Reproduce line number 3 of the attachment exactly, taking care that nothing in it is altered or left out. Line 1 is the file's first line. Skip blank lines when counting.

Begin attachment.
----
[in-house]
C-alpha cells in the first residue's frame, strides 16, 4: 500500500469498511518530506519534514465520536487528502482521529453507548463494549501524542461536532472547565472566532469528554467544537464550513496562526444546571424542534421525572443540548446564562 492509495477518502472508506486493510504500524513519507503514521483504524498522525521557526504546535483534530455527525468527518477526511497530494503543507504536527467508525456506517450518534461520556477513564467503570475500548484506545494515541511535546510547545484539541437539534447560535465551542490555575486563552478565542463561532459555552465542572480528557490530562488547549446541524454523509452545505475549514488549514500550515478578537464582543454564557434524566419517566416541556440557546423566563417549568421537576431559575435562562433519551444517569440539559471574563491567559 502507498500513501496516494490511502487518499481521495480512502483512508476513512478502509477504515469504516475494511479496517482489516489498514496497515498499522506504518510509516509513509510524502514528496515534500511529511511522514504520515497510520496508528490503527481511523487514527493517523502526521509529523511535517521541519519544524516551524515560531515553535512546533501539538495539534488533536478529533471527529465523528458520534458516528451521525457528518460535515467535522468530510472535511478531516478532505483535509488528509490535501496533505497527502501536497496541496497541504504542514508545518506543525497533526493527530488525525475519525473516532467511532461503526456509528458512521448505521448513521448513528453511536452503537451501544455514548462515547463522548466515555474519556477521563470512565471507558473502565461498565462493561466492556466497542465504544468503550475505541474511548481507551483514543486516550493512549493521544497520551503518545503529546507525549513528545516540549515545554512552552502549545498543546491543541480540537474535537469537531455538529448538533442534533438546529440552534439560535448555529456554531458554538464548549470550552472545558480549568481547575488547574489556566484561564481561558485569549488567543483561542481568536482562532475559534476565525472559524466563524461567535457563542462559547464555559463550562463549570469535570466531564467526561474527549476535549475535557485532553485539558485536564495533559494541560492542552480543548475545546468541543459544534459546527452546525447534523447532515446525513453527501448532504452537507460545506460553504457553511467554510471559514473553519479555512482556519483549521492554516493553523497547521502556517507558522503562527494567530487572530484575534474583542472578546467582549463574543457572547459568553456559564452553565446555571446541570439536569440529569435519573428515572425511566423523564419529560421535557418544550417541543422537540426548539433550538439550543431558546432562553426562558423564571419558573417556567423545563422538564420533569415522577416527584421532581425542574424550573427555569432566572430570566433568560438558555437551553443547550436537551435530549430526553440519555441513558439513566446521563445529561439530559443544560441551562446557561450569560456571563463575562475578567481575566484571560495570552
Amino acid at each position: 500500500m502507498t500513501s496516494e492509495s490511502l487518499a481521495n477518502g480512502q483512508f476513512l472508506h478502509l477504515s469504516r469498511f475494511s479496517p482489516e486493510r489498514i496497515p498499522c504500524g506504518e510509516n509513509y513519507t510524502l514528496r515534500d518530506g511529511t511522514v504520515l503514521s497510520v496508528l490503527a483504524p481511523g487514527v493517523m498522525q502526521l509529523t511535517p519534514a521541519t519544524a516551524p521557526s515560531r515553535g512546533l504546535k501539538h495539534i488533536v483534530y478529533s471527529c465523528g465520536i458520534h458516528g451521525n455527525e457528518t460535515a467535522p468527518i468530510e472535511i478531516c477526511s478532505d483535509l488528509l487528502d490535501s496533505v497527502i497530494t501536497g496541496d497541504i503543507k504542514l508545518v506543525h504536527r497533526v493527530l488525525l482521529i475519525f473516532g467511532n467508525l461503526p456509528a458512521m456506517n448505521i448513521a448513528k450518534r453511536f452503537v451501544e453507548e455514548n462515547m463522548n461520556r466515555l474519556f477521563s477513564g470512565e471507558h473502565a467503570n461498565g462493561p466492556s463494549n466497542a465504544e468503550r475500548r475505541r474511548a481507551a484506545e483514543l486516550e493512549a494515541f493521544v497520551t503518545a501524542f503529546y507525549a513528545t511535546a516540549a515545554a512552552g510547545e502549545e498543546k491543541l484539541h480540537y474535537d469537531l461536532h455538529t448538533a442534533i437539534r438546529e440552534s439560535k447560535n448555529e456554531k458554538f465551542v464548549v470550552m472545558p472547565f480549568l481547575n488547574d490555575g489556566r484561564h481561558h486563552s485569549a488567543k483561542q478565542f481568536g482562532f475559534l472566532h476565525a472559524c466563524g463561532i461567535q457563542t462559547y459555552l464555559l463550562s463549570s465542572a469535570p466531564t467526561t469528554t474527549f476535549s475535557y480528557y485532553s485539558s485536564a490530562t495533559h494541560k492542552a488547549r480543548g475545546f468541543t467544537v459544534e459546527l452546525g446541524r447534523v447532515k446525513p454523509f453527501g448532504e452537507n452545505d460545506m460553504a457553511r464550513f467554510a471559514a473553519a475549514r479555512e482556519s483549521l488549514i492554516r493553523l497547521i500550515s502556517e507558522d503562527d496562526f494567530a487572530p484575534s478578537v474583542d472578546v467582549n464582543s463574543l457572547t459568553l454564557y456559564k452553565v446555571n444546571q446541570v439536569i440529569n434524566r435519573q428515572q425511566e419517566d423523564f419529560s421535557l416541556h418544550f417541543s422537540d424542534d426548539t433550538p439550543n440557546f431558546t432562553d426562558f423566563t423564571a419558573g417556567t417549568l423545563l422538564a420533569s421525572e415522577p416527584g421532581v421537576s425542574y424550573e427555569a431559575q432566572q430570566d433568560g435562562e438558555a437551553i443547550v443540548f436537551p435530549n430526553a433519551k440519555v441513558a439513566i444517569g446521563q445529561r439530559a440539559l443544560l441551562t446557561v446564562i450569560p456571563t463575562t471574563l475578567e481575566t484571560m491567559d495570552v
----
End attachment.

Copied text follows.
Amino acid at each position: 500500500m502507498t500513501s496516494e492509495s490511502l487518499a481521495n477518502g480512502q483512508f476513512l472508506h478502509l477504515s469504516r469498511f475494511s479496517p482489516e486493510r489498514i496497515p498499522c504500524g506504518e510509516n509513509y513519507t510524502l514528496r515534500d518530506g511529511t511522514v504520515l503514521s497510520v496508528l490503527a483504524p481511523g487514527v493517523m498522525q502526521l509529523t511535517p519534514a521541519t519544524a516551524p521557526s515560531r515553535g512546533l504546535k501539538h495539534i488533536v483534530y478529533s471527529c465523528g465520536i458520534h458516528g451521525n455527525e457528518t460535515a467535522p468527518i468530510e472535511i478531516c477526511s478532505d483535509l488528509l487528502d490535501s496533505v497527502i497530494t501536497g496541496d497541504i503543507k504542514l508545518v506543525h504536527r497533526v493527530l488525525l482521529i475519525f473516532g467511532n467508525l461503526p456509528a458512521m456506517n448505521i448513521a448513528k450518534r453511536f452503537v451501544e453507548e455514548n462515547m463522548n461520556r466515555l474519556f477521563s477513564g470512565e471507558h473502565a467503570n461498565g462493561p466492556s463494549n466497542a465504544e468503550r475500548r475505541r474511548a481507551a484506545e483514543l486516550e493512549a494515541f493521544v497520551t503518545a501524542f503529546y507525549a513528545t511535546a516540549a515545554a512552552g510547545e502549545e498543546k491543541l484539541h480540537y474535537d469537531l461536532h455538529t448538533a442534533i437539534r438546529e440552534s439560535k447560535n448555529e456554531k458554538f465551542v464548549v470550552m472545558p472547565f480549568l481547575n488547574d490555575g489556566r484561564h481561558h486563552s485569549a488567543k483561542q478565542f481568536g482562532f475559534l472566532h476565525a472559524c466563524g463561532i461567535q457563542t462559547y459555552l464555559l463550562s463549570s465542572a469535570p466531564t467526561t469528554t474527549f476535549s475535557y480528557y485532553s485539558s485536564a490530562t495533559h494541560k492542552a488547549r480543548g475545546f468541543t467544537v459544534e459546527l452546525g446541524r447534523v447532515k446525513p454523509f453527501g448532504e452537507n452545505d460545506m460553504a457553511r464550513f467554510a471559514a473553519a475549514r479555512e482556519s483549521l488549514i492554516r493553523l497547521i500550515s502556517e507558522d503562527d496562526f494567530a487572530p484575534s478578537v474583542d472578546v467582549n464582543s463574543l457572547t459568553l454564557y456559564k452553565v446555571n444546571q446541570v439536569i440529569n434524566r435519573q428515572q425511566e419517566d423523564f419529560s421535557l416541556h418544550f417541543s422537540d424542534d426548539t433550538p439550543n440557546f431558546t432562553d426562558f423566563t423564571a419558573g417556567t417549568l423545563l422538564a420533569s421525572e415522577p416527584g421532581v421537576s425542574y424550573e427555569a431559575q432566572q430570566d433568560g435562562e438558555a437551553i443547550v443540548f436537551p435530549n430526553a433519551k440519555v441513558a439513566i444517569g446521563q445529561r439530559a440539559l443544560l441551562t446557561v446564562i450569560p456571563t463575562t471574563l475578567e481575566t484571560m491567559d495570552v